Poole created more than 60 message boards, on everything from video games to LGBT. But the one that got the most attention is what he calls “the nuthouse”: the Random board, most often identified by the last character of its website address, /b/. Racist, sexist, homophobic and anti-Semitic jokes pervaded the forums. Around 2006, the self-described “/b/tards” moved toward more extreme pranks, like inundating an online children’s game with swastikas, or calling in bomb threats to a high school and an NFL stadium.

Poole excelled at making 4chan look like the Wild West, but he had no problem playing sheriff. Whenever the FBI traced bomb threats to 4chan, Poole complied with authorities, which sometimes meant turning over the IP address of the suspected user. He also complied with the Digital Millennium Copyright Act, which required him to remove content if a copyright holder objected (although he had cover if anything slipped through the cracks: The Communications Decency Act, which gives immunity to webmasters and Internet service providers over members’ content, protected him).
4chan Niall Carson/PA Wire/AP

Poole also implemented rules of his own: no one under 18 allowed on the site, no posting of anyone’s personal information, no spamming. Violators were banned. Poole has never had any employees. Instead, a couple of dozen volunteers around the world monitor threads, kept discussions on topic and removed snuff films, child porn and other illegal content.

Poole’s efforts to rein in some of the chaos earned him scorn not just from the /b/tards but also from the largest collective of wired rebels in the world, Anonymous, which had first coalesced on 4chan around 2006 as a kind of inside joke (“Anonymous” is the default handle on 4chan). For a while, the Anons were more like the Jackass posse of the Net, raiding sites and pulling pranks. But in 2008, after the group organized a widely reported protest of the Church of Scientology, Poole deleted its threads because they violated his rule against using 4chan to plan invasions or protests. Gregg Housh, an early and prominent Anon, recalls the group “yelling and screaming about the fact he shouldn’t be censoring content on that site,” he says. Today, Poole remains steadfast. When I ask him if there’s free speech on 4chan, he doesn’t flinch. “No,” he says. “Not in the absolute sense. There never has been, ever.”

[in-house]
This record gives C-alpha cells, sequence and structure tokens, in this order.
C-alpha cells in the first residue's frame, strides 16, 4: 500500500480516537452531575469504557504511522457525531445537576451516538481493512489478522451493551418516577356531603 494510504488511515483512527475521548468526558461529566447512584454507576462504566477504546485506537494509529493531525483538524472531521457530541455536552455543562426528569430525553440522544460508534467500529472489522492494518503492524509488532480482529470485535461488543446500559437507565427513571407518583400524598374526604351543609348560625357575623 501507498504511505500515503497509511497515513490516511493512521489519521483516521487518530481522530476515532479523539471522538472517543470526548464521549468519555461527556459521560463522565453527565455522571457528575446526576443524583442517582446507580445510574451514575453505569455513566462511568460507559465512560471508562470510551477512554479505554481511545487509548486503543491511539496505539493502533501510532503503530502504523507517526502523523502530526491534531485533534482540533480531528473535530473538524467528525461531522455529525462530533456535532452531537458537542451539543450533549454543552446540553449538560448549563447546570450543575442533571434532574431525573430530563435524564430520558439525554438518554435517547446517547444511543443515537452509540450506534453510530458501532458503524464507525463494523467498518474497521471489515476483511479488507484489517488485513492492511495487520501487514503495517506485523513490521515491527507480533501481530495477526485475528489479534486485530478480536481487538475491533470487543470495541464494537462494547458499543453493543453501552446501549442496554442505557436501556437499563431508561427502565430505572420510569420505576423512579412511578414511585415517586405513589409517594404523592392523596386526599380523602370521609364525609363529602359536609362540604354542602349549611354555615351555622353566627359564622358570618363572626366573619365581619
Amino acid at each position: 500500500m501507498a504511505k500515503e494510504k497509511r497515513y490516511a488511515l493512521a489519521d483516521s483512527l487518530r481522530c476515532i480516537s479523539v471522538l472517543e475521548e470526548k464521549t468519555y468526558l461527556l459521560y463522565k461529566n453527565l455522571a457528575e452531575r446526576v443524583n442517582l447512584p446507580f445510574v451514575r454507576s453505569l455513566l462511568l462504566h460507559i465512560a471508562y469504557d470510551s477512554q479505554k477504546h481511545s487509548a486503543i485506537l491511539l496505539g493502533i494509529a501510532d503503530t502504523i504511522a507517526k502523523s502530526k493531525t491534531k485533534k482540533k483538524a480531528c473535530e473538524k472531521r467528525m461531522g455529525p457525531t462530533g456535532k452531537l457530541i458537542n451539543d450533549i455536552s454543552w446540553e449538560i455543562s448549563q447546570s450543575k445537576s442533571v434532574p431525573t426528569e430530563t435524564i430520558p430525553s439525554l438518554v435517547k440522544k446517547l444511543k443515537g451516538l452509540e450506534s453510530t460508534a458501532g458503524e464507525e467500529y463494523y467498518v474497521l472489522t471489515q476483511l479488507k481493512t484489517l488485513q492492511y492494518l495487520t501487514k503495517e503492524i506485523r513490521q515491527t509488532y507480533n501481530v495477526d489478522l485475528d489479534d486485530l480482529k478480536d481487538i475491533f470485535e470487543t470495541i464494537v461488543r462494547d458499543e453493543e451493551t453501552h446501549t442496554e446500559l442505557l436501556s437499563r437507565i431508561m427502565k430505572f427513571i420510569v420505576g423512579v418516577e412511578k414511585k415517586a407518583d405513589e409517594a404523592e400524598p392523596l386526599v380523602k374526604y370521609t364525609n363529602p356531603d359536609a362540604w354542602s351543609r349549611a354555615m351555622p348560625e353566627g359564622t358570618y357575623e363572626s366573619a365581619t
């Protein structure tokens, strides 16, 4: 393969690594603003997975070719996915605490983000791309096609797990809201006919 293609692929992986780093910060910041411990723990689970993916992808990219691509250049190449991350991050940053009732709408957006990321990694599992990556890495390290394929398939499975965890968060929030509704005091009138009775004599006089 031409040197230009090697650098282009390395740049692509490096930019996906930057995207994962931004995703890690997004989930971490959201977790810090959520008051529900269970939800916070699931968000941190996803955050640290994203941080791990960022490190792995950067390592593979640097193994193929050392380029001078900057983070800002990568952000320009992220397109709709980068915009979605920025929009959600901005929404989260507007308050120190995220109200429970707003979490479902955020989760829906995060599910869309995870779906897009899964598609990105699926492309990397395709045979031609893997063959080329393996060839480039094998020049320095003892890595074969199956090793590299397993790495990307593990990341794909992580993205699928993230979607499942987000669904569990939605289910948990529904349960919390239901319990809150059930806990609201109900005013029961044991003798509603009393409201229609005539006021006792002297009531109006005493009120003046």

Though Poole does find some 4chan posts “reprehensible” — like when a murderer posted photos of his victim on the site — he tends to speak of the site’s extreme content with a clinical detachment. “If you, for example, are very offended by something like Goatse,” he says, referring to a photo of a man stretching open his anus with both hands, “chances are you’re not going to ever come back to 4chan.”

Managing the site’s content started to come with a price. Poole began getting death threats from angry 4channers. “I get a lot of e-mails of a threatening nature,” he tells me. “It flares up if there is a decision that I have made that upsets people.” Poole’s response is to be private to the point of paranoia — he insists upon concealing his current location, countries he recently visited and even the name of the university he briefly attended.

I first met Poole in 2009, around the time he turned 21. Visiting him in his small apartment, I found him clicking through the 4chan threads for content that violated his rules. “Most sites that have 600 million impressions have a real company behind them,” he told me, wearily. There’d been more subpoenas from the FBI, more bomb threats and more hijinks at his expense (4channers had voted him to the top of Victoria’s Secret’s “Love Your Body” online competition). “I’m at a crossroads,” he told me, “with the site and with my life.”

Soon after, he decided there was more of the world he wanted to explore. Poole attended college for a time, and launched his own startup, Canvas, which developed a collaborative art program called DrawQuest. He succeeded in getting $3.6 million in venture capital, but despite DrawQuest’s popularity (it was downloaded 1.4 million times), Poole couldn’t figure out a business model, and the company tanked.